# Lecture in Data and Signals | Forouzan

(Last Updated On: March 21, 2020)

### Definition of Terms

• Data must be transformed to electromagnetic signals to be transmitted.
• Data can be analog or digital. Analog data are continuous and take continuous
values. Digital data have discrete states and take discrete values.
• Signals can be analog or digital. Analog signals can have an infinite number of
values in a range; digital signals can have only a limited number of values.
• In data communications, we commonly use periodic analog signals and nonperiodic
digital signals.
• A signal is periodic if it consists of a continuously repeating pattern.
• Frequency and period are the inverse of each other.
• Frequency is the rate of change with respect to time.
• Change in a short span of time means high frequency. Change over a long span of time means low frequency.
• If a signal does not change at all, its frequency is zero. If a signal changes instantaneously, its frequency is infinite.
• Phase describes the position of the waveform relative to time O.
• A time-domain graph plots amplitude as a function of time.
• A frequency-domain graph plots each sine wave’s peak amplitude against its frequency.
• A complete sine wave in the time domain can be represented by one single spike in
the frequency domain.
• A single-frequency sine wave is not useful in data communications; we need to send a composite signal, a signal made of many simple sine waves.
• According to Fourier analysis, any composite signal is a combination of simple sine waves with different frequencies, amplitudes, and phases.
• The spectrum of a signal consists of the sine waves that make up the signal.
• If the composite signal is periodic, the decomposition gives a series of signals with discrete frequencies; if the composite signal is nonperiodic, the decomposition gives a combination of sine waves with continuous frequencies.
• The bandwidth of a composite signal is the difference between the highest and the lowest frequencies contained in that signal.
• Bit rate (number of bits per second) and bit interval (duration of 1 bit) are terms used to describe digital signals.
• A digital signal is a composite analog signal with an infinite bandwidth.
• Bit rate and bandwidth are proportional to each other.
• Baseband transmission of a digital signal that preserves the shape of the digital
signal is possible only if we have a low-pass channel with an infinite or very wide bandwidth.
• Baseband transmission means sending a digital or an analog signal without modulation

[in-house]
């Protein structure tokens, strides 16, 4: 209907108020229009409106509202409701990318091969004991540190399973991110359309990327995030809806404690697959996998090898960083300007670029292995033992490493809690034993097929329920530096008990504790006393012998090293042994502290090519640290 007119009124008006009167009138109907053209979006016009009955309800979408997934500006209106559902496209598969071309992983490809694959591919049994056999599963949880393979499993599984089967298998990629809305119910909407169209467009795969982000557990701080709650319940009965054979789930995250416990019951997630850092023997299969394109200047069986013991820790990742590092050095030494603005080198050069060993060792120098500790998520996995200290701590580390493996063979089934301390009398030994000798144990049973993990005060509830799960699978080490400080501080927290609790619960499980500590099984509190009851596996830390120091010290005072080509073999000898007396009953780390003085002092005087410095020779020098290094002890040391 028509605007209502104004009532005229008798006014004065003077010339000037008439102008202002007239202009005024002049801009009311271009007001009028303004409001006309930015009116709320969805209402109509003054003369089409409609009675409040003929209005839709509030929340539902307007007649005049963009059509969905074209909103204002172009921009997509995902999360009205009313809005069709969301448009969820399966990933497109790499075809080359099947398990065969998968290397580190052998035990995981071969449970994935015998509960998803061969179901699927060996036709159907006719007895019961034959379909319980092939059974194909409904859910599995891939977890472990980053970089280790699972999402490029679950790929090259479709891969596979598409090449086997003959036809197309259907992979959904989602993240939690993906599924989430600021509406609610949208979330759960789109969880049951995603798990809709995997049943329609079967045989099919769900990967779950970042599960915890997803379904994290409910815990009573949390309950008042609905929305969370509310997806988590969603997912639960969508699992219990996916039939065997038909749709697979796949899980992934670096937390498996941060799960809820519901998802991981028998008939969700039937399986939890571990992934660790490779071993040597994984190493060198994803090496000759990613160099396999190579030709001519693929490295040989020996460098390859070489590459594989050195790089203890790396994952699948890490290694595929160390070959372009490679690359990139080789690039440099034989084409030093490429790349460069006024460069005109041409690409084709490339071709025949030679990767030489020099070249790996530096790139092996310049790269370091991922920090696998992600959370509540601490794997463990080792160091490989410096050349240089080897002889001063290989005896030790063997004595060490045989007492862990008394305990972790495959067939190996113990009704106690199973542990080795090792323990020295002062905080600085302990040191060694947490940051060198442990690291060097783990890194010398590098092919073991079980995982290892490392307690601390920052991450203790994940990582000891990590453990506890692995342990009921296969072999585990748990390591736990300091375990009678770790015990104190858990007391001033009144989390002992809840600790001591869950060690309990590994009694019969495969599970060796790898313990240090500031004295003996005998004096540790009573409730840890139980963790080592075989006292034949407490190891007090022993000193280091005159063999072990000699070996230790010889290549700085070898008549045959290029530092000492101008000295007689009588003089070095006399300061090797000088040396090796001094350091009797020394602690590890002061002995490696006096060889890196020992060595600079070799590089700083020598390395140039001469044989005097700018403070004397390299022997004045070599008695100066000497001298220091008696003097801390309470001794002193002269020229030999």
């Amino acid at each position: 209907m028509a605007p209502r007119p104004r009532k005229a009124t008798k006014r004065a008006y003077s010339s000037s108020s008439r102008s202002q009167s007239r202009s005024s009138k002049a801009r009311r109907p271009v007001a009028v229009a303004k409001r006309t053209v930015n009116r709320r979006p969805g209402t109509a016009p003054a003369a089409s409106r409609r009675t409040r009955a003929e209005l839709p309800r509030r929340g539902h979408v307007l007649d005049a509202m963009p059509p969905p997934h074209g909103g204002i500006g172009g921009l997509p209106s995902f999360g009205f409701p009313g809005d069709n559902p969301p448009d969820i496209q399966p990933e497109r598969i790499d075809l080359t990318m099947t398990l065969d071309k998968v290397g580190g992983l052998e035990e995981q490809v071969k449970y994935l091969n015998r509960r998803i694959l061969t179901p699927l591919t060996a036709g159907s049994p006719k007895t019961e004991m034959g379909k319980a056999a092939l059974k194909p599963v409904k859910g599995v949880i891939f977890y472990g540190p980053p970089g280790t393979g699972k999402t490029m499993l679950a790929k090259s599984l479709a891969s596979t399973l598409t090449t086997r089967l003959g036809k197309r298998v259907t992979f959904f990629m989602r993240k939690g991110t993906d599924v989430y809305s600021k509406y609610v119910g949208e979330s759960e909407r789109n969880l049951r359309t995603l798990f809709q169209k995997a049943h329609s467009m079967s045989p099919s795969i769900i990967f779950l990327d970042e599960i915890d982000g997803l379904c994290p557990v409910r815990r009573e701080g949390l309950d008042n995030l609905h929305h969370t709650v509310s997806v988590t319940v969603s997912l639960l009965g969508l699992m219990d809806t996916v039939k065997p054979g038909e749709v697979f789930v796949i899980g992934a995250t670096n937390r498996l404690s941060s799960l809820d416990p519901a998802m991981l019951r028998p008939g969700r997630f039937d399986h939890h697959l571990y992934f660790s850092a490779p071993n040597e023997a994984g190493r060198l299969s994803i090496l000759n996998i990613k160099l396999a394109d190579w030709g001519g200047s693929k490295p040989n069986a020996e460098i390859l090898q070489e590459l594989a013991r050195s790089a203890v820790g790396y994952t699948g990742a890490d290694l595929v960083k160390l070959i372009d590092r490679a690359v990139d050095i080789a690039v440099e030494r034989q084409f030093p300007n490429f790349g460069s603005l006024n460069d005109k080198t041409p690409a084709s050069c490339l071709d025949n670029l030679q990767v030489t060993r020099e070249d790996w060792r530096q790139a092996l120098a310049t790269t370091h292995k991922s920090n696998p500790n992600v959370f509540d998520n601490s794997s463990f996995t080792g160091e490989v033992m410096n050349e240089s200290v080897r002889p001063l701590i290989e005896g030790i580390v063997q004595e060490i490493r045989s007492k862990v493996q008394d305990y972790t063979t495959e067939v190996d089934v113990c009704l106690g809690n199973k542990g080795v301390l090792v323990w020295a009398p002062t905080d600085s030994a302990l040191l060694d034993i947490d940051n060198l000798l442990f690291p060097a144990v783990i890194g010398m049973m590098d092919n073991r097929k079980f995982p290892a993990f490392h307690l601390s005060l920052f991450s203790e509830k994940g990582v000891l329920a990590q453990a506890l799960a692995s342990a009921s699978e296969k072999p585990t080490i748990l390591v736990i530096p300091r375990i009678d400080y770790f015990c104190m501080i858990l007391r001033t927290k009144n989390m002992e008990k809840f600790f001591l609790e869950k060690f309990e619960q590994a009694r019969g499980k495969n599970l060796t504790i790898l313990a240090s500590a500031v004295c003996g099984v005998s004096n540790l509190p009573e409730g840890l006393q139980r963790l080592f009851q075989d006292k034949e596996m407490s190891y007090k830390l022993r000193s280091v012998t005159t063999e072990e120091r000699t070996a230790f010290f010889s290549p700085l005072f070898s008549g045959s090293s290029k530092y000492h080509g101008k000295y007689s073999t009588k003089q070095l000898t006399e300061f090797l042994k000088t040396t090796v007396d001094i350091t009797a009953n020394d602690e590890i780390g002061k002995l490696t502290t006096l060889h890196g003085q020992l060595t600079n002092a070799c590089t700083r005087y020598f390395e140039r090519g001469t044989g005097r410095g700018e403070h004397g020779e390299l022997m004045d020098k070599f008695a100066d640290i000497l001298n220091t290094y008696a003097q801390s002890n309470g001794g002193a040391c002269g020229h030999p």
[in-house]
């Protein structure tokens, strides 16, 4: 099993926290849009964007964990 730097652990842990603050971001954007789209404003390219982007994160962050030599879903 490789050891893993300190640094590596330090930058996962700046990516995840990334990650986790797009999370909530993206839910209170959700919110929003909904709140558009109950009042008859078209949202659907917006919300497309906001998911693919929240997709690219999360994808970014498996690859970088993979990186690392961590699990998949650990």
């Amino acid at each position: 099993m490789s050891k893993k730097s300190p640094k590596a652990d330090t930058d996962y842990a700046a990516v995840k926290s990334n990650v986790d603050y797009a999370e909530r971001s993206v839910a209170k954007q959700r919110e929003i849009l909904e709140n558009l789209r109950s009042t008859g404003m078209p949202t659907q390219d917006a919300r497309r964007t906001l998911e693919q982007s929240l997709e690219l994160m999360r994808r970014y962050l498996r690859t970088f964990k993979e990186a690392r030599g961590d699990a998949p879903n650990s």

using a low-pass channel.
• Broadband transmission means modulating a digital or an analog signal using a band-pass channel.
• If the available channel is a bandpass channel, we cannot send a digital signal
directly to the channel; we need to convert the digital signal to an analog signalbefore transmission.
• For a noiseless channel, the Nyquist bit rate formula defines the theoretical maximum bit rate. For a noisy channel, we need to use the Shannon capacity to find the maximum bit rate.
• The Shannon capacity gives us the upper limit; the Nyquist formula tells us how many signal levels we need.
• Optical signals have very high frequencies. A high frequency means a short wave length because the wave length is inversely proportional to the frequency (λ = v/f), where v is the propagation speed in the media.
• Attenuation is the loss of a signal’s energy due to the resistance of the medium.
• The decibel measures the relative strength of two signals or a signal at two different points.
• Distortion is the alteration of a signal due to the differing propagation speeds of each of the frequencies that make up a signal.
• Noise is the external energy that corrupts a signal.
• The bandwidth-delay product defines the number of bits that can fill the link.
• The wavelength of a frequency is defined as the propagation speed divided by the frequency.
• If a signal does not change at all, its frequency is zero. If a signal changes instantaneously, its frequency is infinite.
• The Shannon capacity gives us the upper limit; the Nyquist formula tells us how many signal levels we need.
• The bandwidth-delay product defines the number of bits that can fill the link.

• Analog
• Digital

• Amplitude
• Frequency
• Phase

• Attenuation
• Distortion
• Noise

### We can evaluate transmission media by

• Throughput – a measure of how fast we can actually send data through a network. An actual measurement of how fast we can send data.
• Propagation speed – depends on the medium and on the frequency of the signal. In a vacuum, light is propagated with a speed of 3 x 108 m/s. It is lower in air and  it is much lower in cable.
• Propagation time – measures the time required for a bit to travel from the source to the destination. The propagation time is calculated by dividing the distance by the propagation
speed.

### In networking, we use the term bandwidth in two contexts.

• The first, bandwidth in hertz, refers to the range of frequencies in a composite signal or the range of frequencies that a channel can pass.
• The second, bandwidth in bits per second, refers to the speed of bit transmission in a channel or link.

### Formulas

• Frequency and Period
• • Number of bits of each Level
• • Decibel
• , dB = 20 log10(V2/V1)

• Noiseless Channel: Nyquist Bit Rate
• • Noisy Channel: Shannon Capacity
• • Signal-to-Noise Ratio (SNR)
• SNR = Average Signla Power/Average Noise Power
SNRdb = 10log10SNR

Note: You can proceed to take the multiple choice exam regarding this topic. Data and Signals – Set 1 MCQs